"This is an occasion which will give satisfaction to many people on both sides of the Atlantic. A memorial might seem a small thing, but it had a meaning of vast importance.

Mildred Warner had, for her first husband, Lawrence Washington of Virginia. He died in 1698 leaving his widow with three children: John, Augustine and Mildred. In 1700 she married George Gale of Whitehaven. She died in 1701 and was buried in St Nicholas' Churchyard.

The boys were sent to Appleby School and might have remained there had pressure not been brought to bear by the Washington family in Virginia to have them returned to America. One of these boys, Augustine, became the father of George Washington.

Isn't it fascinating to speculate as to what would have happened to America's War of Independence if there had been no George Washington to lead it?"

The Bishop concluded with the following blessing:

"God be praised for the great men who have shaped America's history. God's blessing rest upon him who now occupies the seat of George Washington. May God's spirit ever lead our people's to hate injustice and tyranny, to safeguard freedom and to serve the Lord our God in being of service to all mankind."

(At this time, in 1955, the President of the United States was General Dwight D. Eisenhower. President Eisenhower had been the Allied Supreme Commander in North Western Europe during WW2).

(e) The Mildred Gale memorial tablet

The memorial tablet unveiled by Lady Nancy Astor on Tuesday 18 October 1955 at St Nicholas' Church, Whitehaven reads as follows:

In Memory of
MILDRED WARNER
Born at Warner Hall in the Colony of Virginia
Daughter of Augustine Warner II
Wife of Major Lawrence Washington
Who died about 1697
Later married George Gale of Whitehaven
Grandmother of
GENERAL GEORGE WASHINGTON
First President
of the United States of America.

This tablet is placed near her grave by
The Association For The Preservation
Of Virginia Antiquities
in 1955
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Sunday, 24 July, 2011  
Blogger ritsonvaljos said...

(f) Biographical information about Lady Astor

Lady Nancy Witcher Astor (née Langhorne) [1879 - 1964] was born in Virginia, U.S.A. In November 1919 she won a by-election for the Plymouth (Sutton) constituency for the Conservative and Unionist party. The by-election had been called because her husband, Waldorf Astor, had been elevated to the peerage as the 2nd Viscount Astor.

This electoral victory meant Lady Nancy Astor became the first woman to take up a seat in the House of Commons (1 December 1919). Waldorf Astor was Lady Astor's second husband. As a young woman she had married the American, Robert Gould Shaw II in 1897 and divorced in 1903.

One of Lady Astor's sisters, Nora Phipps (née Langhorne) was the mother of the British actress and comedienne Joyce Grenfell. The family had connections in West Cumberland and regularly stayed with close friends at Loweswater not far from Whitehaven. Joyce Grenfell also appeared a number of times on the stage at the Rosehill Theatre, Moresby (which is also on the outskirts of Whitehaven). This connection to West Cumberland, plus the fact that the Langhornes had been born in Virginia, would seem to have the main reasons for Lady Astor being asked to perform the unveiling of the Mildred Gale memorial tablet.

In many respects, Lady Astor was a controversial figure before and during WW2. Above all, it was widely believed she referred to the 8th Army soldiers serving in Italy in 1944 as "D-Day Dodgers" because they were trying to avoid the 'real' fighting in France. Clearly this was not true, and many of the 8th Army soldiers had been involved in the North African campaign before the invasion of Italy.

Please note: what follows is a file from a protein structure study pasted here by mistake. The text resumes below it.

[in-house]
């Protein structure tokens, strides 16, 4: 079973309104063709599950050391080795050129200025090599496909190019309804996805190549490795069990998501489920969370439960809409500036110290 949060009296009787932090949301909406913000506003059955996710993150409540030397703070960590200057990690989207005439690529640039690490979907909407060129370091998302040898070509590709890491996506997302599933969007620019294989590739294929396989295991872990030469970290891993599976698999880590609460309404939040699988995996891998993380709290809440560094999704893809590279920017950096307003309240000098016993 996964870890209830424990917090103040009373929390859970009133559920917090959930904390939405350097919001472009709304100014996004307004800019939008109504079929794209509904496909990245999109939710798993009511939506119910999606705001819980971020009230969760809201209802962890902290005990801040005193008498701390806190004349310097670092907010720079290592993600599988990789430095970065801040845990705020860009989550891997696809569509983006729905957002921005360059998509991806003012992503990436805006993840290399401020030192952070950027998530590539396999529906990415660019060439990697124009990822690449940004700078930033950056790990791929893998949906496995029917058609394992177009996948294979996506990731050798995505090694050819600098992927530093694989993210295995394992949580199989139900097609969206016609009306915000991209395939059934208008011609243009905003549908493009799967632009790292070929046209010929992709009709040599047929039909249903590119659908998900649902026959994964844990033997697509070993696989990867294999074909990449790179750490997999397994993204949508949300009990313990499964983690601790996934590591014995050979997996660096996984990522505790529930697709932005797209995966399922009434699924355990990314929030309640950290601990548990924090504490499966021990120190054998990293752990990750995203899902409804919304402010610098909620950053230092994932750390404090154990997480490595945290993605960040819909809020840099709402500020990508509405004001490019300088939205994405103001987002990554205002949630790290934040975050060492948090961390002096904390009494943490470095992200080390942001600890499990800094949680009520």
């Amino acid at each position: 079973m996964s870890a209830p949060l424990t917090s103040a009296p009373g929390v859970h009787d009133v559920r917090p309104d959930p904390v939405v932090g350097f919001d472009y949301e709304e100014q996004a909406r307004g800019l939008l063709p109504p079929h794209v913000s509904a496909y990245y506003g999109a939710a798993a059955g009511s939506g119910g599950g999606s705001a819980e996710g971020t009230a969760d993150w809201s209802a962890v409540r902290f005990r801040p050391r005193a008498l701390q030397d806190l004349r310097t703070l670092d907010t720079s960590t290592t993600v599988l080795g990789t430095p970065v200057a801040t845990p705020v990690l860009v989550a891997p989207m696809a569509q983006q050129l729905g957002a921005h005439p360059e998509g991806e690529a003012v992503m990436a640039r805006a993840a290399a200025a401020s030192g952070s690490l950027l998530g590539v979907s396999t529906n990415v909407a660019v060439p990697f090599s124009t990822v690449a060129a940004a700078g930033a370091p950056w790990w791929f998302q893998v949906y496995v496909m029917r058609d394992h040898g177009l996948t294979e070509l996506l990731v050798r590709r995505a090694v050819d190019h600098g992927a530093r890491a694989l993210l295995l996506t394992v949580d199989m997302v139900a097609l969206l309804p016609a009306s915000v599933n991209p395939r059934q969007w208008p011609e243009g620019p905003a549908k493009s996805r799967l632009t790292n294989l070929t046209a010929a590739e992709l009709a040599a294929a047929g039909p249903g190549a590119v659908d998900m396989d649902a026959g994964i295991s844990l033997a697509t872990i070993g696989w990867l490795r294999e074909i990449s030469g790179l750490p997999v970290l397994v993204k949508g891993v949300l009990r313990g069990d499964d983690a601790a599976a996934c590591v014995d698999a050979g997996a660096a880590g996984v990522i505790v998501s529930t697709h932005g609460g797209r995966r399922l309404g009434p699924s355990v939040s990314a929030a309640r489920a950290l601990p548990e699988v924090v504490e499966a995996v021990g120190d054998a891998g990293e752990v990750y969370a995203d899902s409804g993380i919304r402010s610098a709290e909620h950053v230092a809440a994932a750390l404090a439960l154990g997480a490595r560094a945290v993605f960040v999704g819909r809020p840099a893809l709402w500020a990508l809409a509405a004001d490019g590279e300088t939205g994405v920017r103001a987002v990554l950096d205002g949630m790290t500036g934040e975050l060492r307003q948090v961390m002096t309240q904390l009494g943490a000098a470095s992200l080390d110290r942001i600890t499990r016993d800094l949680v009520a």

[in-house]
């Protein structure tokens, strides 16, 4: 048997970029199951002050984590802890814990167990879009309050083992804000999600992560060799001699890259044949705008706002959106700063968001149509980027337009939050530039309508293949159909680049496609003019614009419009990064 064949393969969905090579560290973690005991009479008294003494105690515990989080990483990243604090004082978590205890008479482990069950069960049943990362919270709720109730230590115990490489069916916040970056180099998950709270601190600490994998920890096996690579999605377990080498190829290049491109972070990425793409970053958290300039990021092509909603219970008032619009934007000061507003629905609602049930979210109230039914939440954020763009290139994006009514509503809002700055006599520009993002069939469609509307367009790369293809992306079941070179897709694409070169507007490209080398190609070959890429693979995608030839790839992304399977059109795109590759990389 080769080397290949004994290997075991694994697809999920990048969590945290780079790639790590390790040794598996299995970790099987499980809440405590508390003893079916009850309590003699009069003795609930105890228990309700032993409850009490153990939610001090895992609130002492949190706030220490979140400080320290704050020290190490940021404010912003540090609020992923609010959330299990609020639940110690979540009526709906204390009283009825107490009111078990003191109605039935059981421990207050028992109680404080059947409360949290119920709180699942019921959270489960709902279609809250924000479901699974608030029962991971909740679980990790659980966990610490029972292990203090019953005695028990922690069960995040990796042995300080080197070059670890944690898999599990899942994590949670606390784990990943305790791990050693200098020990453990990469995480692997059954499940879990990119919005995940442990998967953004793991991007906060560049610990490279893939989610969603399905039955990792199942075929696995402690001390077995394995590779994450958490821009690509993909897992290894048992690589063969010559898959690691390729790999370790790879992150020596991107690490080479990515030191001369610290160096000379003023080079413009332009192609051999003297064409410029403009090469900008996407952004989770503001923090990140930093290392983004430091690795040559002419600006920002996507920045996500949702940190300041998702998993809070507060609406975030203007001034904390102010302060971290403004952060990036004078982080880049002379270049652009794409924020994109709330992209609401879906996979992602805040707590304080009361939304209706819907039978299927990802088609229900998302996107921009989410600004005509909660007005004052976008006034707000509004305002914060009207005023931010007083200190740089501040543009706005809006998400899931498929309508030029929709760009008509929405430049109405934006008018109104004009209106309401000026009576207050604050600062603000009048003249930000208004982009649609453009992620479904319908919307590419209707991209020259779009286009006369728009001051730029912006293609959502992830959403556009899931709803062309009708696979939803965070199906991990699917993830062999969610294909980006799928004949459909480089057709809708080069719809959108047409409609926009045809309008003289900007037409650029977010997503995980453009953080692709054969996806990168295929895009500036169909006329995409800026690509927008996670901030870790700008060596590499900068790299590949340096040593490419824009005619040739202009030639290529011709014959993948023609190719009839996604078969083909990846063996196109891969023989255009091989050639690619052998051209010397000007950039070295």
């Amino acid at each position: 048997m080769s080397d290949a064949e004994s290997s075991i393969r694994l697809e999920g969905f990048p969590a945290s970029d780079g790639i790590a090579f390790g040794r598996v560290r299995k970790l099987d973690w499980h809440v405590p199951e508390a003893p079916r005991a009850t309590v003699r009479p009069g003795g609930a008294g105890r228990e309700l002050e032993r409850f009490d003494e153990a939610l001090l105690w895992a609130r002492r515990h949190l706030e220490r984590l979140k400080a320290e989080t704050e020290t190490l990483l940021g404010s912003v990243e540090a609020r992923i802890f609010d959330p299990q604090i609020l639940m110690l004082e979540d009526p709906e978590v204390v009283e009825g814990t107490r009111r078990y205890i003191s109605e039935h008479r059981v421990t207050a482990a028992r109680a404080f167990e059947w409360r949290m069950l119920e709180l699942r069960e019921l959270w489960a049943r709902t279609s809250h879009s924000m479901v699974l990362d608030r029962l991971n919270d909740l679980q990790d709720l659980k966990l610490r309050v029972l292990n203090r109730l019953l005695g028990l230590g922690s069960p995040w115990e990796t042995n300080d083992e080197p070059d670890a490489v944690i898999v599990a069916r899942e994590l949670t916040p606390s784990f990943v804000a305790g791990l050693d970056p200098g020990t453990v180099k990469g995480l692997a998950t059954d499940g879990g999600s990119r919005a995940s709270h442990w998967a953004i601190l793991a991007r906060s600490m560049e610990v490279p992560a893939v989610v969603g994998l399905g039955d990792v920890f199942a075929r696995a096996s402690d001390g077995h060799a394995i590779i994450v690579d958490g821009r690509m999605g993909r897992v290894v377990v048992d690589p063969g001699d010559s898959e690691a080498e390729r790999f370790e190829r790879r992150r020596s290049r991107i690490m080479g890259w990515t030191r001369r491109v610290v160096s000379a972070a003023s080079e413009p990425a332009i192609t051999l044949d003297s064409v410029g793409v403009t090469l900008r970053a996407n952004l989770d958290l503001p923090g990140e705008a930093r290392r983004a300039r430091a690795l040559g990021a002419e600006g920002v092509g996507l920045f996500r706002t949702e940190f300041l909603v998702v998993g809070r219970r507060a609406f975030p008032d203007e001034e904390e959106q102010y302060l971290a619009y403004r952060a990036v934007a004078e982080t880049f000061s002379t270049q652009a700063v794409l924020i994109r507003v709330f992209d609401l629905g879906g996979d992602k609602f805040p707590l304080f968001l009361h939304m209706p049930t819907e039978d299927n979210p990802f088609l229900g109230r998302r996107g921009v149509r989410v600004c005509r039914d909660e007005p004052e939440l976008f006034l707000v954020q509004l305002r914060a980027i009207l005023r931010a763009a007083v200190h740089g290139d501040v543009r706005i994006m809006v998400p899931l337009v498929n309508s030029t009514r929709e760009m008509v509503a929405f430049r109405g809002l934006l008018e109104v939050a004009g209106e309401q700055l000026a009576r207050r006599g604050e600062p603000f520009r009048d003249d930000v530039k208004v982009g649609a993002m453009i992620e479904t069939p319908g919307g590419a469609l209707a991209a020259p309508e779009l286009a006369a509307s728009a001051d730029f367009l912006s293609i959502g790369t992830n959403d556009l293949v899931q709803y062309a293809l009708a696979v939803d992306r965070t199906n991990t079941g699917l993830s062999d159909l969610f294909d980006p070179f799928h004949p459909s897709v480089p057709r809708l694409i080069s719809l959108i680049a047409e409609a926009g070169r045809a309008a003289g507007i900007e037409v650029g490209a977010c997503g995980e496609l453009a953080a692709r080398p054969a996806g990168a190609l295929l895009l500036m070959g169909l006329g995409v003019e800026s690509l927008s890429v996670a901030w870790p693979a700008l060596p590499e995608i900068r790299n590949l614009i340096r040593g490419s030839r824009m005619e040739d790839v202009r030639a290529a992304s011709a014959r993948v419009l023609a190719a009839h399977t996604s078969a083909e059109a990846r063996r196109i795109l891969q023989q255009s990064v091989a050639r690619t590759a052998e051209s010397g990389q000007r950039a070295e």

Under pressure from her husband and her local Conservative party, Lady Astor stood down from the House of Commons at the 1945 General Election. In any case, the new Conservative candidate lost the Plymouth Sutton seat to the Labour Party candidate.
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(g) Historic links

While staying at Whitehaven in January 1701 (by modern-day reckoning) Mildred Washington Gale (née Warner) gave birth to a daughter also called Mildred, the same first name as her half-sister Mildred Washington. The new-born infant was baptised at St Nicholas' Church on 25 January 1701.

Mildred Gale (mother) died and was buried in St Nicholas' Churchyard on 30 January. Mildred Gale (daughter) - the aunt of General George Washington - died a few weeks later and was also buried in St Nicholas' Churchyard on 26 May 1701. The maid servant of Mrs Mildred Gale also died in 1701 and was interred in the churchyard.

The church tower where the Mildred Gale memorial tablet unveiled by Lady Astor is located is not always open. For many years this meant some visitors, having made a special visit to the church, went away disappointed.

Thus, in 2006 the Whitehaven Heritage Action Group dedicated a second memorial tablet to the memory of Mildred Washington Gale in the Churchyard where, after all, she had been laid to rest. This plaque is made of local green slate and was placed on the sandstone wall of the old church.

One of the Border Regiment trumpeters who played the fanfare for Lady Astor in 1955 was Trumpeter William Robinson, then doing his National Service at the Regimental Depot at Carlisle Castle. In March 2008 Trumpeter Robinson made a return visit to Whitehaven to look at the memorial plaque. Most of St Nicholas' Church had been destroyed by a fire in August 1971. Fortunately the Mildred Gale memorial tablet, as well as the WW1 and WW2 memorial plaques survived the fire.

To read 'The Whitehaven News' report about the unveiling ceremonies of the Mildred Gale memorial tablets in 1955 and 2006, and William Robinson's memories of the 1955 ceremony, click on the following link:

Mildred Washington Gale links with Whitehaven
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Sunday, 24 July, 2011  
Blogger ritsonvaljos said...

(h) Acknowledgements:

Reverend John Bannister &
Mr Stuart Nicholson
(Parish of Whitehaven, Church of England)

Mr Raymond Devlin
(WW2 Researcher)

'The Whitehaven News'

Cumbria County Archives, Whitehaven

***************************

Sunday, 24 July, 2011